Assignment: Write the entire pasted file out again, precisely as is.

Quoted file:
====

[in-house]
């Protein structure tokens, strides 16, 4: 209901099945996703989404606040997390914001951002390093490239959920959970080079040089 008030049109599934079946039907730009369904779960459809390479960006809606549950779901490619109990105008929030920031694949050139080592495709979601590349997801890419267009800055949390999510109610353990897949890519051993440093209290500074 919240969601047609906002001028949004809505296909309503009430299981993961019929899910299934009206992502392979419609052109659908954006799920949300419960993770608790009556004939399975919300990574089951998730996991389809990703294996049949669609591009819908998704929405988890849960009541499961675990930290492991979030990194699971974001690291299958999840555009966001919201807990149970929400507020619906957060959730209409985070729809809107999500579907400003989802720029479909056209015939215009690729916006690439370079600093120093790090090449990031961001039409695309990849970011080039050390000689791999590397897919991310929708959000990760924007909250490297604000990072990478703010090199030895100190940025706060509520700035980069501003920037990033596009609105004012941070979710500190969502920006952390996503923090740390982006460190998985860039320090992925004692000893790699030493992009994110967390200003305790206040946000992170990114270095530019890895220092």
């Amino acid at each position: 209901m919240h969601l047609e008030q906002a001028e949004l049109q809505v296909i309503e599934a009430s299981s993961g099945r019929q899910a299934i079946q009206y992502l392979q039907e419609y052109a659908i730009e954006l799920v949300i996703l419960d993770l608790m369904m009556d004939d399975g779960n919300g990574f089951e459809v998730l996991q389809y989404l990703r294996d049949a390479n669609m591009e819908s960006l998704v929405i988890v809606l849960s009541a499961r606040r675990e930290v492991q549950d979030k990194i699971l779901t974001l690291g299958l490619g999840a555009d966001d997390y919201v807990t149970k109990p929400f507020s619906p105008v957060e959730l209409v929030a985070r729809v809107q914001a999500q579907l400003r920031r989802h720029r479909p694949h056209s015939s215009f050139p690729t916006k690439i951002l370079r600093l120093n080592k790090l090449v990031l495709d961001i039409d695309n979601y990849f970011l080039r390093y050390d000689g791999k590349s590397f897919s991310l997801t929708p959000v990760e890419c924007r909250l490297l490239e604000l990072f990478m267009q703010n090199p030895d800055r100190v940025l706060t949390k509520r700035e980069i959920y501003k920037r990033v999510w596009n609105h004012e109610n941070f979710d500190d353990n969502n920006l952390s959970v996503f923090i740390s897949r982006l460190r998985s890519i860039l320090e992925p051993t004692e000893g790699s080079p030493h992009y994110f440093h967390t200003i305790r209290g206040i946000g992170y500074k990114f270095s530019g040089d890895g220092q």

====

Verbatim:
[in-house]
């Protein structure tokens, strides 16, 4: 209901099945996703989404606040997390914001951002390093490239959920959970080079040089 008030049109599934079946039907730009369904779960459809390479960006809606549950779901490619109990105008929030920031694949050139080592495709979601590349997801890419267009800055949390999510109610353990897949890519051993440093209290500074 919240969601047609906002001028949004809505296909309503009430299981993961019929899910299934009206992502392979419609052109659908954006799920949300419960993770608790009556004939399975919300990574089951998730996991389809990703294996049949669609591009819908998704929405988890849960009541499961675990930290492991979030990194699971974001690291299958999840555009966001919201807990149970929400507020619906957060959730209409985070729809809107999500579907400003989802720029479909056209015939215009690729916006690439370079600093120093790090090449990031961001039409695309990849970011080039050390000689791999590397897919991310929708959000990760924007909250490297604000990072990478703010090199030895100190940025706060509520700035980069501003920037990033596009609105004012941070979710500190969502920006952390996503923090740390982006460190998985860039320090992925004692000893790699030493992009994110967390200003305790206040946000992170990114270095530019890895220092």
């Amino acid at each position: 209901m919240h969601l047609e008030q906002a001028e949004l049109q809505v296909i309503e599934a009430s299981s993961g099945r019929q899910a299934i079946q009206y992502l392979q039907e419609y052109a659908i730009e954006l799920v949300i996703l419960d993770l608790m369904m009556d004939d399975g779960n919300g990574f089951e459809v998730l996991q389809y989404l990703r294996d049949a390479n669609m591009e819908s960006l998704v929405i988890v809606l849960s009541a499961r606040r675990e930290v492991q549950d979030k990194i699971l779901t974001l690291g299958l490619g999840a555009d966001d997390y919201v807990t149970k109990p929400f507020s619906p105008v957060e959730l209409v929030a985070r729809v809107q914001a999500q579907l400003r920031r989802h720029r479909p694949h056209s015939s215009f050139p690729t916006k690439i951002l370079r600093l120093n080592k790090l090449v990031l495709d961001i039409d695309n979601y990849f970011l080039r390093y050390d000689g791999k590349s590397f897919s991310l997801t929708p959000v990760e890419c924007r909250l490297l490239e604000l990072f990478m267009q703010n090199p030895d800055r100190v940025l706060t949390k509520r700035e980069i959920y501003k920037r990033v999510w596009n609105h004012e109610n941070f979710d500190d353990n969502n920006l952390s959970v996503f923090i740390s897949r982006l460190r998985s890519i860039l320090e992925p051993t004692e000893g790699s080079p030493h992009y994110f440093h967390t200003i305790r209290g206040i946000g992170y500074k990114f270095s530019g040089d890895g220092q």